Post-CGS development, it was further cultured for 3 and 7 days to allow for paracrine interactions to occur. During the 7 days, the CGS was cultured in a predetermined heterogeneous growth medium that was shown to support the growth of the three different cell phenotypes in a tri-culture (Supplementary Figs. S5,S6 and Supplementary Table S1). Predetermining the optimal heterogeneous growth medium for the three different cell phenotypes during the tri-culture was essential to ensure that any changes in cellular behavior was due to the effects of the paracrine interactions and/or the structural cues provided within the CGS and not due to the type of culture medium since the growth of cells could be affected depending on the type of medium used in culture43. Predetermining the optimal heterogeneous growth medium was achieved through the utility of a tri-culture system that was developed (Supplementary Fig. S2) in our laboratory and validated for its functionality (Supplementary Figs. S3,S4 and Supplementary videos S1,S2). Using this tri-culture system, we were able to determine an optimal growth medium that supported the growth of the three different cell phenotypes. While this tri-culture system was particularly developed and utilized in this study for determining an optimal growth medium that would support the growth of SFs, STFs, and OBs during heterogenous culture, it can also be used for the same purpose on other cell phenotypes, or for the purpose of studying the effects of the paracrine interactions between distinct population of cells in a monolayer environment for early-stage research investigations.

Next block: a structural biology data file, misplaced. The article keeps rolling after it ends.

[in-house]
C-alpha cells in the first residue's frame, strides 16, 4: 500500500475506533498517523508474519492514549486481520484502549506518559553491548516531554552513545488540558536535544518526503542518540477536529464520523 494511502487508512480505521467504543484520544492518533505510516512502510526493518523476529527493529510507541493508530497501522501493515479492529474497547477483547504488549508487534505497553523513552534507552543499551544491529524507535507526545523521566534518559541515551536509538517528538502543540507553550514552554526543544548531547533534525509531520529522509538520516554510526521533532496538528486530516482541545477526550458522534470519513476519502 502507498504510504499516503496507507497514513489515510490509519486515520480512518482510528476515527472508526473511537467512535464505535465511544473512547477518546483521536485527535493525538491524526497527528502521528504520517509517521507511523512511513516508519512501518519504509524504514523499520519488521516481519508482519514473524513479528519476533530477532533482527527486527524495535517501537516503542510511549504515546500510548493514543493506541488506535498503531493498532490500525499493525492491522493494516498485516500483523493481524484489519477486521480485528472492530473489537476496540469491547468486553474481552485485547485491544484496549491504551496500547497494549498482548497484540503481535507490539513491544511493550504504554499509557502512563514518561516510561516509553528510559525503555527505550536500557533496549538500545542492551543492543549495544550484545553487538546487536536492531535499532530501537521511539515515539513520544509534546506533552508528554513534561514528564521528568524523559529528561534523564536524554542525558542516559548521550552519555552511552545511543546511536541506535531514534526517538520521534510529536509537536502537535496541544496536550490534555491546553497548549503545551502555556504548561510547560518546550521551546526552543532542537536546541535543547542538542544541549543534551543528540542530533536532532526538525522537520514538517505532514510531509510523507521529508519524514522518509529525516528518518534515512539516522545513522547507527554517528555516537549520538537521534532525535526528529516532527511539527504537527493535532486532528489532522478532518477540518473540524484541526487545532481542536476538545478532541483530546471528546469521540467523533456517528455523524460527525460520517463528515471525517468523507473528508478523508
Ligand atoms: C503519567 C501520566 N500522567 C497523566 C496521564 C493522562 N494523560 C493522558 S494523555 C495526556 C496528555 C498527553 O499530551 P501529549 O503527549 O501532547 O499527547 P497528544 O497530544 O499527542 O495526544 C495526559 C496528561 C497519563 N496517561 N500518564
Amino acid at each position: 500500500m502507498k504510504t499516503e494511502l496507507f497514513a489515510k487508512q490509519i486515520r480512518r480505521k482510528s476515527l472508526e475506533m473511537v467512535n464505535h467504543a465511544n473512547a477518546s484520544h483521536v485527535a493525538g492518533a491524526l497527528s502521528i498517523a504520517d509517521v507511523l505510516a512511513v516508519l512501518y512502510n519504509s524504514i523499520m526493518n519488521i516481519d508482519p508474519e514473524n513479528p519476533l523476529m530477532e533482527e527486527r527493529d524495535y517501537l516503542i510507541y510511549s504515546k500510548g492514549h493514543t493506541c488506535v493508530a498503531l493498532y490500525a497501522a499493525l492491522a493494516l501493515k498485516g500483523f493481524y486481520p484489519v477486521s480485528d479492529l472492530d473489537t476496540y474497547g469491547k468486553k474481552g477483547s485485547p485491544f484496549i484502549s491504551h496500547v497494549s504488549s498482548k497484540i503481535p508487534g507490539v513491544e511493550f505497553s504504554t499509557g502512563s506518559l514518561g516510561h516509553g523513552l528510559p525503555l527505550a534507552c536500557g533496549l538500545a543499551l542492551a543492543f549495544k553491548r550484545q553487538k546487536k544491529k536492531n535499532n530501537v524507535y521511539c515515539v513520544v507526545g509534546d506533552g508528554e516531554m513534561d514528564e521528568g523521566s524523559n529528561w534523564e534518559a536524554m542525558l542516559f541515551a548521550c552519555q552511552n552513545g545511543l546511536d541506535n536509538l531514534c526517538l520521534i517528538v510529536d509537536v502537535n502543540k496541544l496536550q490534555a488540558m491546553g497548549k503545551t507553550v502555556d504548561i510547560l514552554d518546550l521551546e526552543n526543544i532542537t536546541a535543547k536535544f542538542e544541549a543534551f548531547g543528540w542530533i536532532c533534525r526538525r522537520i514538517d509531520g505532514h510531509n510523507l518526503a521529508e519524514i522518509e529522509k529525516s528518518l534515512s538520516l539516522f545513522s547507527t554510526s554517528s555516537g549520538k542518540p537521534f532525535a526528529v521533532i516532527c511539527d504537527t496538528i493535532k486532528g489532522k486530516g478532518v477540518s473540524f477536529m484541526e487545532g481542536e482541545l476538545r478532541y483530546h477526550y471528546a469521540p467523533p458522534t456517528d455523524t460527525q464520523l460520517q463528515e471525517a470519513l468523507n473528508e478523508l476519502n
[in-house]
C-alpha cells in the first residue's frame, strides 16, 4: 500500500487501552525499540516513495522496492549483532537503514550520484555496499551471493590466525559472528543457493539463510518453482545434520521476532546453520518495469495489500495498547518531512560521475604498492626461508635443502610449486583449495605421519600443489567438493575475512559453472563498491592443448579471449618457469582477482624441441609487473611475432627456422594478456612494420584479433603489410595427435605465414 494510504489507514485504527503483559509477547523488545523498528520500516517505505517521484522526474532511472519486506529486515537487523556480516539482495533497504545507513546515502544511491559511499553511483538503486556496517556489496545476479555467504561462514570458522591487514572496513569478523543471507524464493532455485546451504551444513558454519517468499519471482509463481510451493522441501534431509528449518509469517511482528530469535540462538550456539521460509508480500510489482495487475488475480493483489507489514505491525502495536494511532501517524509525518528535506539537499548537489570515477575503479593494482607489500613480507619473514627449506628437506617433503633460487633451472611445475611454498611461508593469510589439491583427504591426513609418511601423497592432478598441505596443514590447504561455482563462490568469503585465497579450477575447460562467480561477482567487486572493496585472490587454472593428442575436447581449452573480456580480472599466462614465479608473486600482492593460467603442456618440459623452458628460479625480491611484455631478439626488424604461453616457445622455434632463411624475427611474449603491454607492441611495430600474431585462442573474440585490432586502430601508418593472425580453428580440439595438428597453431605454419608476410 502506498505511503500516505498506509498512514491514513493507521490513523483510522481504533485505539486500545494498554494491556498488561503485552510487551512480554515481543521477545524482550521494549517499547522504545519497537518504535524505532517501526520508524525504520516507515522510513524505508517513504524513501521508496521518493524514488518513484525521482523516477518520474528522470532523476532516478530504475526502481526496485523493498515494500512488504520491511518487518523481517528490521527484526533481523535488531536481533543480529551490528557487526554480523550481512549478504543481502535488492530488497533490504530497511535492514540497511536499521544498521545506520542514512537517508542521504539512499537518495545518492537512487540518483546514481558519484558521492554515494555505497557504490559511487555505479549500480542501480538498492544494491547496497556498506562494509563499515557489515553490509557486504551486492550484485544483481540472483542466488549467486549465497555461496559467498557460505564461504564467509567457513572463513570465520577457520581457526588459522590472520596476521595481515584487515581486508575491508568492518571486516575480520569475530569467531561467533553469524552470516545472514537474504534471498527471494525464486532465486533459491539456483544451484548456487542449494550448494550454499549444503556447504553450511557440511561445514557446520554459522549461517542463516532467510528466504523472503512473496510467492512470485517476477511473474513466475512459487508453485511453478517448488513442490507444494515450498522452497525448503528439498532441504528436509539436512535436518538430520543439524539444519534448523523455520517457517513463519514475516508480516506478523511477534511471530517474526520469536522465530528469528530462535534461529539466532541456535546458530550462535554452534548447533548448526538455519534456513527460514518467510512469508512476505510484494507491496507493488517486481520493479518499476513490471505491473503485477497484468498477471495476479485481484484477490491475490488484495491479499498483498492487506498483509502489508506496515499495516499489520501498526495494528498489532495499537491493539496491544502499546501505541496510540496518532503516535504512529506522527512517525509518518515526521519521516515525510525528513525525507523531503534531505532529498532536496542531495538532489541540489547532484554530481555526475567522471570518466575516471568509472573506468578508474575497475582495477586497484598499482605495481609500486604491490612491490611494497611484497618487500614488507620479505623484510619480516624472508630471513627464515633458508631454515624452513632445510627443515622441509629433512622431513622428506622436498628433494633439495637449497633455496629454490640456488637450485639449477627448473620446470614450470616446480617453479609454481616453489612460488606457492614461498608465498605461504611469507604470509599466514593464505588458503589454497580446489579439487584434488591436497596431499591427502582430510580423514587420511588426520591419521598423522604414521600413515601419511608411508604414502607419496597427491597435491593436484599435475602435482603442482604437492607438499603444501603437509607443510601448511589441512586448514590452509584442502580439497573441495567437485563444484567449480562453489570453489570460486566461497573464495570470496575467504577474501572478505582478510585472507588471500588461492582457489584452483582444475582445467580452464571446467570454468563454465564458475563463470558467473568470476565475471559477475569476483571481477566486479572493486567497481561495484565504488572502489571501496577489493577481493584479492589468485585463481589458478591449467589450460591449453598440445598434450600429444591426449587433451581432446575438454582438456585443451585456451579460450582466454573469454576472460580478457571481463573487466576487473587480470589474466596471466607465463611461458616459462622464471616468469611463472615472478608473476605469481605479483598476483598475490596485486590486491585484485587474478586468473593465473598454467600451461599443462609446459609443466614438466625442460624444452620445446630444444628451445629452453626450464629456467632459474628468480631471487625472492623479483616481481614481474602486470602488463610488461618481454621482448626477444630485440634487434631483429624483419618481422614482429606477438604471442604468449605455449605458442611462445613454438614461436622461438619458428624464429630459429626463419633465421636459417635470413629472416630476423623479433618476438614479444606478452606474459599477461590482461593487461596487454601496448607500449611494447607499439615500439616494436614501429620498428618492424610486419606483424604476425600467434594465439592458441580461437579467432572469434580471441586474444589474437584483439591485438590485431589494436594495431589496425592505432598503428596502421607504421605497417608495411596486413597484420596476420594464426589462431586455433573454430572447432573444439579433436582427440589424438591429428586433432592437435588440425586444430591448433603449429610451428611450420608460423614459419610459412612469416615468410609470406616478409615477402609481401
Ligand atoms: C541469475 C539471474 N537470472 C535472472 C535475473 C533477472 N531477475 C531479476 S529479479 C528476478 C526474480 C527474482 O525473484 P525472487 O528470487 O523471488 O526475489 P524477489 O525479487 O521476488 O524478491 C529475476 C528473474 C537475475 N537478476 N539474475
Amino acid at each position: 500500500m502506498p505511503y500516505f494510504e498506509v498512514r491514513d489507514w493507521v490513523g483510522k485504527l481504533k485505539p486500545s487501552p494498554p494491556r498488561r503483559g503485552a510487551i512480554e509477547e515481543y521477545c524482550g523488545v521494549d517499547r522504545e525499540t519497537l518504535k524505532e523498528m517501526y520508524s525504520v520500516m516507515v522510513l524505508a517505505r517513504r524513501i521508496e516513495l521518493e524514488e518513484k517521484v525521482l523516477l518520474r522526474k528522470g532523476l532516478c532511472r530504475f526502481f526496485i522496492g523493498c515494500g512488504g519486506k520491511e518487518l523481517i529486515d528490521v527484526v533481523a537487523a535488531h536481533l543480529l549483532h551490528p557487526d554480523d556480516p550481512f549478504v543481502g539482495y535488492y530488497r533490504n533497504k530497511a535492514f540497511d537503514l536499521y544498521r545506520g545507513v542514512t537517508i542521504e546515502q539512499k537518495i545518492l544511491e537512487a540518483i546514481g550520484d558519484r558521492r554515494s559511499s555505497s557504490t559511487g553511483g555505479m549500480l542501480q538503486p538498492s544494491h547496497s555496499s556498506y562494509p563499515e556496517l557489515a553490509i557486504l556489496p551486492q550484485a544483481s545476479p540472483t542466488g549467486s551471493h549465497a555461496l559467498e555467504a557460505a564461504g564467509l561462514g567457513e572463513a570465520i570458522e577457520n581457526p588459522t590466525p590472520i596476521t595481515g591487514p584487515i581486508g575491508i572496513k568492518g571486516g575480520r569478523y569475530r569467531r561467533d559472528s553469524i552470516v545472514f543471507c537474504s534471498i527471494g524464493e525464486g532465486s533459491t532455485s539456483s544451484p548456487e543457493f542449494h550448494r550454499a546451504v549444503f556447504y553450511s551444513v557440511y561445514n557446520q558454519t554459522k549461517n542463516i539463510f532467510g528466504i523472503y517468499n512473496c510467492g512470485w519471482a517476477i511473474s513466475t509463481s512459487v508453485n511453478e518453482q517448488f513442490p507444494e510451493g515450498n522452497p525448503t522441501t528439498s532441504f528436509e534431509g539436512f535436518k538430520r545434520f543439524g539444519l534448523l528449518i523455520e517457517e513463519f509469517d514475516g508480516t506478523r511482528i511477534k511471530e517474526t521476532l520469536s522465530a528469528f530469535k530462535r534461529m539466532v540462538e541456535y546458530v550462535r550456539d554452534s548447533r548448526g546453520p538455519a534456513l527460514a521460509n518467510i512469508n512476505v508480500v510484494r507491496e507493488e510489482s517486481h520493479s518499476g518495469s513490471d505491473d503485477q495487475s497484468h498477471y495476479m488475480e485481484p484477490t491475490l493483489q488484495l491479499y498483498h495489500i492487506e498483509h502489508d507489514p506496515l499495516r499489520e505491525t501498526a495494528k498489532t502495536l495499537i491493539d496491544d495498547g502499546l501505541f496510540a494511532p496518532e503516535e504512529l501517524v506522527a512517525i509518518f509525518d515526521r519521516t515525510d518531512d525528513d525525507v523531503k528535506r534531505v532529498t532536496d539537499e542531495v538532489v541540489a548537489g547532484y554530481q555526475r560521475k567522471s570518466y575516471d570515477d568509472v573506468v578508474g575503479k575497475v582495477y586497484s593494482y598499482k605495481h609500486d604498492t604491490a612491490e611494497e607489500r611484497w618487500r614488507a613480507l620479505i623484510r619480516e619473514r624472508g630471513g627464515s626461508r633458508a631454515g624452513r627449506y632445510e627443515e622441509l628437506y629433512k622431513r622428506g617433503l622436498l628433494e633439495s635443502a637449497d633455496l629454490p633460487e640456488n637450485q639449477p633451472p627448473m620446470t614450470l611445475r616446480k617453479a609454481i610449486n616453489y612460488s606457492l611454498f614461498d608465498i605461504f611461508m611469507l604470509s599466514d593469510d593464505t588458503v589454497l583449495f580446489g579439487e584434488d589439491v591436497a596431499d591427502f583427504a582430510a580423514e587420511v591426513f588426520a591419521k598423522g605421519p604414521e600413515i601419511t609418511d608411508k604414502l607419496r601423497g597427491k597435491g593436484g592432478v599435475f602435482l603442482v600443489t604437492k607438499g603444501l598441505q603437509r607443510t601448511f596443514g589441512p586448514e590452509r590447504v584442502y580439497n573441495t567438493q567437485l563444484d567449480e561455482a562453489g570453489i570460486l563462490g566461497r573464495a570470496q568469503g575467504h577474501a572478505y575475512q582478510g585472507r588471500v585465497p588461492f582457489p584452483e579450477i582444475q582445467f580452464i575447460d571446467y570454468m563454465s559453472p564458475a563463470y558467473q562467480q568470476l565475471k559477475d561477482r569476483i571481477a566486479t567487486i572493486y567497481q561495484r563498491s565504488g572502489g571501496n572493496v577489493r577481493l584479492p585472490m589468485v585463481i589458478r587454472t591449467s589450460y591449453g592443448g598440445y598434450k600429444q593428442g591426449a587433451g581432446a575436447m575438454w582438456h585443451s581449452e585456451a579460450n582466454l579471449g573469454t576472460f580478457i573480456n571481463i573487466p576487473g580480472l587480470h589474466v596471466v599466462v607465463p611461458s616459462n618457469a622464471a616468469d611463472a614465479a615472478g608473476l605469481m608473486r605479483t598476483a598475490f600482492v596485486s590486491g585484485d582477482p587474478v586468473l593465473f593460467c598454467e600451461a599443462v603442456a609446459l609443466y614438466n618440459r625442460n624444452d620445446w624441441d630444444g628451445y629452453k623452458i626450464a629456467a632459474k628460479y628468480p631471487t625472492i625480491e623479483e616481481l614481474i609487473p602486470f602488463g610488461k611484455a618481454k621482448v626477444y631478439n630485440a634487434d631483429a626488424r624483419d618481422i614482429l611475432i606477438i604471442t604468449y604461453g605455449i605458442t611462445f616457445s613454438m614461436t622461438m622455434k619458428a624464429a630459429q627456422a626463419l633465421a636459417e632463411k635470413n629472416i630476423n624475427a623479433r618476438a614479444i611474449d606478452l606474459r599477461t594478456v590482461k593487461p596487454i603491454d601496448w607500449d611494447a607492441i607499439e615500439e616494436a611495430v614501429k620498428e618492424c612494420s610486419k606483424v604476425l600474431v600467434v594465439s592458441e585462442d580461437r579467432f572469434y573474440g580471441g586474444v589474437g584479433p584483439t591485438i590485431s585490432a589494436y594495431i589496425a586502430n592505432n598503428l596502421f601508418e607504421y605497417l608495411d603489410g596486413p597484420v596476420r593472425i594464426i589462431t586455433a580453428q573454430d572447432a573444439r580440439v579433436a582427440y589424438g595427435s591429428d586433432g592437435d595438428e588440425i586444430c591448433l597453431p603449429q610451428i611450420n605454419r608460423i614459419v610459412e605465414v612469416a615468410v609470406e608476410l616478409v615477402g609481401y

At 3 and 7 days, the ability of the CGS to maintain the region-specific heterogeneity during the heterogeneous culture was determined by harvesting the CGS, separating the regions and assaying each region for cell viability, proliferation, migration, and phenotypic maintenance.

Our data shows that the biomimetic structural cues provided within the CGS were able to maintain the different cells’ physiological functions and phenotypic characteristics during paracrine interactions, as they were able to maintain high viability, proliferation, migration, and phenotypic maintenance abilities at both time points as demonstrated by live/dead assay staining, MTS assay, actin staining, as well as immunofluorescent staining (Fig. 3).

Live/dead images showed that cells exhibited high viability at both time points (Fig. 3A). Proliferation assay showed that the three different cell types were able to proliferate within their respective regions and showed significantly higher proliferation at day 7 when compared to day 3 (Fig. 3B). Generally, fibroblasts at regions A and B showed higher proliferation when compared to OBs at region C at both time points, most likely because of the difference in proliferation rates between fibroblasts and osteoblasts44.